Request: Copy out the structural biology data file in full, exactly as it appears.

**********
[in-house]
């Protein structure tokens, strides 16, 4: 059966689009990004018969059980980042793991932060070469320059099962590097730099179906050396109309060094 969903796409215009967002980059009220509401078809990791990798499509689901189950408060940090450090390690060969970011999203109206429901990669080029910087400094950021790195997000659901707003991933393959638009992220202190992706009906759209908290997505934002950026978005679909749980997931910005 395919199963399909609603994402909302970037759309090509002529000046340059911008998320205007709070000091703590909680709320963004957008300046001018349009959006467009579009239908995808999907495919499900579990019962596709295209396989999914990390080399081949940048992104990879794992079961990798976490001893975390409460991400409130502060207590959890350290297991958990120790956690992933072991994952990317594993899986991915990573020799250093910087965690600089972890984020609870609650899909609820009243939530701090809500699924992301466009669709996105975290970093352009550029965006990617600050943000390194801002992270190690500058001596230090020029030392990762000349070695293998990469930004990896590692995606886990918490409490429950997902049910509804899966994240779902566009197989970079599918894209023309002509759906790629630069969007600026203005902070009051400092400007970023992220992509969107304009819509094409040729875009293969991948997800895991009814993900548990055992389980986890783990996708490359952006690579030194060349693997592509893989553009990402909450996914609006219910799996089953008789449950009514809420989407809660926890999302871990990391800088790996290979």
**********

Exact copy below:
[in-house]
């Protein structure tokens, strides 16, 4: 059966689009990004018969059980980042793991932060070469320059099962590097730099179906050396109309060094 969903796409215009967002980059009220509401078809990791990798499509689901189950408060940090450090390690060969970011999203109206429901990669080029910087400094950021790195997000659901707003991933393959638009992220202190992706009906759209908290997505934002950026978005679909749980997931910005 395919199963399909609603994402909302970037759309090509002529000046340059911008998320205007709070000091703590909680709320963004957008300046001018349009959006467009579009239908995808999907495919499900579990019962596709295209396989999914990390080399081949940048992104990879794992079961990798976490001893975390409460991400409130502060207590959890350290297991958990120790956690992933072991994952990317594993899986991915990573020799250093910087965690600089972890984020609870609650899909609820009243939530701090809500699924992301466009669709996105975290970093352009550029965006990617600050943000390194801002992270190690500058001596230090020029030392990762000349070695293998990469930004990896590692995606886990918490409490429950997902049910509804899966994240779902566009197989970079599918894209023309002509759906790629630069969007600026203005902070009051400092400007970023992220992509969107304009819509094409040729875009293969991948997800895991009814993900548990055992389980986890783990996708490359952006690579030194060349693997592509893989553009990402909450996914609006219910799996089953008789449950009514809420989407809660926890999302871990990391800088790996290979």